thinnest nanowires will drive computers super fast in the near
future using light, a new research claims.
Nanowires will use a 'photonic chip' at its core to perform
functions in computing and electronics.
Researchers from Swinburne University of Technology and the
Australian National University engineered a nanowire thousand
times thinner than a human hair in a special type of glass known
The photonic chip is the primary goal of the Centre for Ultrahigh
bandwidth Devices for Optical Systems (CUDOS), involving six
universities, says doctoral student Elisa Nicoletti, who led the
The internet is connected by miles of optic fibre cables and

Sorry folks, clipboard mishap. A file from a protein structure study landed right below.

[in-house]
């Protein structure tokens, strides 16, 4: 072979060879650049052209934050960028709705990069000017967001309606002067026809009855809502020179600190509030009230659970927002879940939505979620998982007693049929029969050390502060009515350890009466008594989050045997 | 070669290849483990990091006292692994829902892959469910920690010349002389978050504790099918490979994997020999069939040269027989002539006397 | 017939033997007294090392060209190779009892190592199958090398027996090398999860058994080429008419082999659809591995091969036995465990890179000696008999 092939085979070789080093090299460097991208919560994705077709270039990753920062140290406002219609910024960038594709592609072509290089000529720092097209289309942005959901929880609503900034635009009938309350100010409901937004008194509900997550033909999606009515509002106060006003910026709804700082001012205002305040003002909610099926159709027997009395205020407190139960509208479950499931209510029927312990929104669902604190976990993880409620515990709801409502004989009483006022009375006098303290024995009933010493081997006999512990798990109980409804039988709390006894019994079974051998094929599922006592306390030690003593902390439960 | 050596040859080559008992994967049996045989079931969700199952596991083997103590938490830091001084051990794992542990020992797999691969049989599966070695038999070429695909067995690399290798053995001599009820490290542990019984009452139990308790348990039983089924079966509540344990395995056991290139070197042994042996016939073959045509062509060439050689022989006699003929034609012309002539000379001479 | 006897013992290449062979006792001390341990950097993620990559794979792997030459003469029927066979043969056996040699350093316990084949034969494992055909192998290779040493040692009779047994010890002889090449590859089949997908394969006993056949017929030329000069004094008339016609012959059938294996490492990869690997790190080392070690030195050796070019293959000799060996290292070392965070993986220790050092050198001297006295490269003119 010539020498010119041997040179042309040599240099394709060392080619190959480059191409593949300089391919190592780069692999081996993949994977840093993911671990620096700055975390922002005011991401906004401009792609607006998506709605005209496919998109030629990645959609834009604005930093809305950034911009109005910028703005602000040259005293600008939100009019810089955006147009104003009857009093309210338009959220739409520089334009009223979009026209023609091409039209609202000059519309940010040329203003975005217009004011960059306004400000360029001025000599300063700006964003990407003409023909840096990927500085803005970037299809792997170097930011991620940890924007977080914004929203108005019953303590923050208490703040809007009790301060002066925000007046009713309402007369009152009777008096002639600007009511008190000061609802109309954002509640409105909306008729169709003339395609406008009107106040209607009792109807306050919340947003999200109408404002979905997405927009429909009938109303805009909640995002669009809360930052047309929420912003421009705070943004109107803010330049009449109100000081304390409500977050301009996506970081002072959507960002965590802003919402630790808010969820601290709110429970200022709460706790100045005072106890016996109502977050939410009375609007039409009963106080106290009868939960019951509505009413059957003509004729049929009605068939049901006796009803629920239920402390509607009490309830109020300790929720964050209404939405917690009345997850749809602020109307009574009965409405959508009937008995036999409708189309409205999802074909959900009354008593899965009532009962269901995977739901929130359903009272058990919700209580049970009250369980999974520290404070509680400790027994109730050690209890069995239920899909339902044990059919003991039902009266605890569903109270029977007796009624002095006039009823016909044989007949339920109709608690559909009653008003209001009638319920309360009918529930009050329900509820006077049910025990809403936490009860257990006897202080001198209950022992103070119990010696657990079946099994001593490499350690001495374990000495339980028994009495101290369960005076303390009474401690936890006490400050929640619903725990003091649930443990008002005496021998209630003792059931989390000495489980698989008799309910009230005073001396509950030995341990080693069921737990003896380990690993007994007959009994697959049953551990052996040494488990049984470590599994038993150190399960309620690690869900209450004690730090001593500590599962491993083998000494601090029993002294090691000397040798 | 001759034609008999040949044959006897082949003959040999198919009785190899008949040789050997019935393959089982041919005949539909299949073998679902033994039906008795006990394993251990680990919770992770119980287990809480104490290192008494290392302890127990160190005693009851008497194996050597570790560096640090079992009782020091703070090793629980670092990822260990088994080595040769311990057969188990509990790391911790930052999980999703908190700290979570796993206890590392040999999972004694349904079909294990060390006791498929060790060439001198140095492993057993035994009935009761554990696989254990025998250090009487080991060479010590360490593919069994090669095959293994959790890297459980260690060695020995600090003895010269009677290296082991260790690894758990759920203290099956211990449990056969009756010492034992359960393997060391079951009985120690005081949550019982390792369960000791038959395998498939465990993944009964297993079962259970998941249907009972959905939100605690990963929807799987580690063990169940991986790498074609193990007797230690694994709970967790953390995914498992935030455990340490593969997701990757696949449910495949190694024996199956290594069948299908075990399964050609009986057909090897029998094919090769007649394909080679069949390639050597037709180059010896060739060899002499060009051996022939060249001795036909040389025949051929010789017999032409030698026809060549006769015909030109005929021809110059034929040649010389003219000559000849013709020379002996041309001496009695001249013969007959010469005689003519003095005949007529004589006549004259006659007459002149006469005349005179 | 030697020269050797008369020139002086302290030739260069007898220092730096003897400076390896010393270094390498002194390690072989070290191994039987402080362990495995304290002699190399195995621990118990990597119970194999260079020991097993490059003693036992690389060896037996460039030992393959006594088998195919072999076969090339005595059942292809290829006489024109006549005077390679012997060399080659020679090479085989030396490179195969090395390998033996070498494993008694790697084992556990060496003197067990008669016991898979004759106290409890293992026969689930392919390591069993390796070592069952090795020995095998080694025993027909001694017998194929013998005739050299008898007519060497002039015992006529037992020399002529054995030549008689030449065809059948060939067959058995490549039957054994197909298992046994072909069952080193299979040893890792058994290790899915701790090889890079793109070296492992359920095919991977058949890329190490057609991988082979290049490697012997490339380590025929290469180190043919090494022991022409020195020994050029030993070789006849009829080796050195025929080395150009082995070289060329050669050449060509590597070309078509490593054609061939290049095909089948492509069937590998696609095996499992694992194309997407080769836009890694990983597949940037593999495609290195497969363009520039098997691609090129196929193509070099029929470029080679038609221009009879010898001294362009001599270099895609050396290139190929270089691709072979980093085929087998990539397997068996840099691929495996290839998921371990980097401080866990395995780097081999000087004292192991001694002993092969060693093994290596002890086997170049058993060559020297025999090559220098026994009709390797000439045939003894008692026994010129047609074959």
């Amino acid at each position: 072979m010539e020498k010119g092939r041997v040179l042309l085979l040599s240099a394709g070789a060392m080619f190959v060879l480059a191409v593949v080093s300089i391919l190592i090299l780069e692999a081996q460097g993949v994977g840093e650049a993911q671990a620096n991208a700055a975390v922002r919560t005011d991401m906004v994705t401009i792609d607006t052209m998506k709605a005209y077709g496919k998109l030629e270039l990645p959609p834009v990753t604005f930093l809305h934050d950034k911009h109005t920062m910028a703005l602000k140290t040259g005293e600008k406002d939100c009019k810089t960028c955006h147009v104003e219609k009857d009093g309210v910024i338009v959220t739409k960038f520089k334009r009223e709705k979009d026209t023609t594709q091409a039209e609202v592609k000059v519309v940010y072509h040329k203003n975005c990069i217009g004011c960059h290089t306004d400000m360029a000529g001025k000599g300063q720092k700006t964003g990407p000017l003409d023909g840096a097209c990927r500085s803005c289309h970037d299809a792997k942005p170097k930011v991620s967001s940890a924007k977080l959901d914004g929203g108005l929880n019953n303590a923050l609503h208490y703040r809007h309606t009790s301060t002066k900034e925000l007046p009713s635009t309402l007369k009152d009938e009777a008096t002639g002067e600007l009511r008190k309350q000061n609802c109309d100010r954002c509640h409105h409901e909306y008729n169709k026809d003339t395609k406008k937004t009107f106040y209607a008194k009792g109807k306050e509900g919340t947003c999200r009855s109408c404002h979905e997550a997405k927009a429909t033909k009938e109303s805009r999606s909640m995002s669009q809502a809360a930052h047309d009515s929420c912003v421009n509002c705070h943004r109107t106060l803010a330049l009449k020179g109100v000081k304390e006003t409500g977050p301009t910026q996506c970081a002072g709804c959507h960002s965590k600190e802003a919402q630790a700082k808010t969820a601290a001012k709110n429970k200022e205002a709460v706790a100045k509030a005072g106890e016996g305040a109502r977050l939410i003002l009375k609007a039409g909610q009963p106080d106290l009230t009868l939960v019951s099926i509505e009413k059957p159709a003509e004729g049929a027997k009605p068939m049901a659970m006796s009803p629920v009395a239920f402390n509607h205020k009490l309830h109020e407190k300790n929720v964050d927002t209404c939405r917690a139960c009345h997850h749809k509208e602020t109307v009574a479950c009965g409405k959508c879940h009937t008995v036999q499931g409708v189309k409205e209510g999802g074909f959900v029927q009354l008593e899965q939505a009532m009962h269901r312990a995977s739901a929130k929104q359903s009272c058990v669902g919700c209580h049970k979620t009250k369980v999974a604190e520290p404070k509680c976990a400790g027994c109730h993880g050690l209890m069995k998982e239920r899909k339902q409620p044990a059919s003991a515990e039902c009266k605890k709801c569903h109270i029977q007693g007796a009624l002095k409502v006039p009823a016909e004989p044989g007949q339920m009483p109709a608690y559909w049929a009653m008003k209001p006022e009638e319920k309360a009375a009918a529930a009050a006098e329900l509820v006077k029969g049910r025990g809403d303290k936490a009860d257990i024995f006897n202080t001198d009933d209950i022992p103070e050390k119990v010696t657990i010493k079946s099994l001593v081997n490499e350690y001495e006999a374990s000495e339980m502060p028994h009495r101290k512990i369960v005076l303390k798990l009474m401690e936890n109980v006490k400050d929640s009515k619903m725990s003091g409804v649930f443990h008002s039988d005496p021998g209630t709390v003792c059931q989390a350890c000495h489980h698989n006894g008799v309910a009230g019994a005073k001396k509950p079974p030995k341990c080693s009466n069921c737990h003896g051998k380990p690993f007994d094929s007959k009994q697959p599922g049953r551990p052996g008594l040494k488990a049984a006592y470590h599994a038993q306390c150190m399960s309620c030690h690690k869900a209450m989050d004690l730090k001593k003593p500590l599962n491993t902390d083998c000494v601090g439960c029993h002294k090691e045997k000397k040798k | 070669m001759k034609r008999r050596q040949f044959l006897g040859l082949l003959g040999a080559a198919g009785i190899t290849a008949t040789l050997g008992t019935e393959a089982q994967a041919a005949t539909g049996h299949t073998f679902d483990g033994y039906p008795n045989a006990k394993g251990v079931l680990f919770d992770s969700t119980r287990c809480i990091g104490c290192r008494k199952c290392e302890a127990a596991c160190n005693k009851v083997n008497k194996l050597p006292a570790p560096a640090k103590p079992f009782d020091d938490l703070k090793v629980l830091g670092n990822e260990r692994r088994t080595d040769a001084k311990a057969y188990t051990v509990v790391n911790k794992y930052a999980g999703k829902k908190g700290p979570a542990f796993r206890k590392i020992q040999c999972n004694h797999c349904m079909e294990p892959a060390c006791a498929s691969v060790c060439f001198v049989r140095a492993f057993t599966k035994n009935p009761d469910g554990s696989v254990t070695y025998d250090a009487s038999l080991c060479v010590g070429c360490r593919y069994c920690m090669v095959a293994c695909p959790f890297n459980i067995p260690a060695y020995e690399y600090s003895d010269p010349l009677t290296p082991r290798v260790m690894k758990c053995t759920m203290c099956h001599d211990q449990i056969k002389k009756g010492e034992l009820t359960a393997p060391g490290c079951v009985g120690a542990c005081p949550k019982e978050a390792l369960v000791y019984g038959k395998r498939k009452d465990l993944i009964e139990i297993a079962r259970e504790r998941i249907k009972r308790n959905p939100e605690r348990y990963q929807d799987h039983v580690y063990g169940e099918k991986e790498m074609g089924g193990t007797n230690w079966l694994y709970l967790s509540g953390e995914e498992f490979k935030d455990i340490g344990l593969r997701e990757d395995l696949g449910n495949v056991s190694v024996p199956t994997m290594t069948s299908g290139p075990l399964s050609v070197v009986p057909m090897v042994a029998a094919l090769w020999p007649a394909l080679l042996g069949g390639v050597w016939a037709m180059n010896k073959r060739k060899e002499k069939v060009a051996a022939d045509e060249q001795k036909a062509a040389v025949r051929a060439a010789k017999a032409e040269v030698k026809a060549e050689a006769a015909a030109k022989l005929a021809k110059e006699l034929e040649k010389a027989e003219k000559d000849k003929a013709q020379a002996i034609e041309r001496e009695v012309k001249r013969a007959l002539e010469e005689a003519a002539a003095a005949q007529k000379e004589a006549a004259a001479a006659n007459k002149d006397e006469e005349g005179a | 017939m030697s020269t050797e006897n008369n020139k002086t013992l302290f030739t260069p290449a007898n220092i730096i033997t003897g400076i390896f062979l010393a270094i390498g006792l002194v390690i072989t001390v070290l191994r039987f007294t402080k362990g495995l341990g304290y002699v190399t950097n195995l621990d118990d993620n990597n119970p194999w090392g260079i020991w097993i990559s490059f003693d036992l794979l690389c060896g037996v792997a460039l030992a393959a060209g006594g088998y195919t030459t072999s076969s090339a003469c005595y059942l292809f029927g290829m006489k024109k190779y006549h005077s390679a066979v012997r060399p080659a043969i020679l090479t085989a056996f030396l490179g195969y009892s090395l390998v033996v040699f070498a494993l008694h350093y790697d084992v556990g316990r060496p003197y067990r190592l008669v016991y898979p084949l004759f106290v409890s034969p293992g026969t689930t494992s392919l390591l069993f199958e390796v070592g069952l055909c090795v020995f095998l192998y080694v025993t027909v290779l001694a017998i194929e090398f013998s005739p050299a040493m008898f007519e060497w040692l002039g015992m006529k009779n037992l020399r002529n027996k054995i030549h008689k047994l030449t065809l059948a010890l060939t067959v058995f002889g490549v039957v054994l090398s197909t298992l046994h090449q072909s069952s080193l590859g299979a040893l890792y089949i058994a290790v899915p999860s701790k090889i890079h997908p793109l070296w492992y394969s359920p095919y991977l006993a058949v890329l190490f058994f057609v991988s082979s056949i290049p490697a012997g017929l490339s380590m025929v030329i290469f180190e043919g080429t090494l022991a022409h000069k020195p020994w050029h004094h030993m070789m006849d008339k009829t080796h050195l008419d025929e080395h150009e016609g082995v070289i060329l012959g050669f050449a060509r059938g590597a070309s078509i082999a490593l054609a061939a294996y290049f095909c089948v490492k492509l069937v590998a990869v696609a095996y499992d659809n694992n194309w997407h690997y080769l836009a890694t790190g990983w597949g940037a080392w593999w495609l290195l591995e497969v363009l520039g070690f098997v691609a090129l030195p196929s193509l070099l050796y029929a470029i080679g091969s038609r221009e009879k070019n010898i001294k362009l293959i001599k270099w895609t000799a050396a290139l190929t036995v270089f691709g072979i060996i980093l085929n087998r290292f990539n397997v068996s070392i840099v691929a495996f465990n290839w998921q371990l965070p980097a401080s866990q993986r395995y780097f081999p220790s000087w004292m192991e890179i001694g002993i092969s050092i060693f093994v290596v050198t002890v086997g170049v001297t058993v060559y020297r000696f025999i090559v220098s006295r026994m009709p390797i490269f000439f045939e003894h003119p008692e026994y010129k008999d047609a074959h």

electronic routers. However, these routers work at much slower
speeds than the optic cables, slowing the system down, according
to a Swinburne statement.
Photonic chip would solve this problem, powering ultra-fast
telecom networks that transfer information at the speed of light.
The realization of the chip will rely on a range of factors,
including the fabrication of extremely tiny materials and the
researchers' ability to harness a unique optical property known as
the 'non-linear effect'.
Chalcogenide exhibits non-linearity, which means its optical
density changes according to the applied light intensity. Simply
told, it can handle the passage of greater or lesser intensity of
light, without breaking down.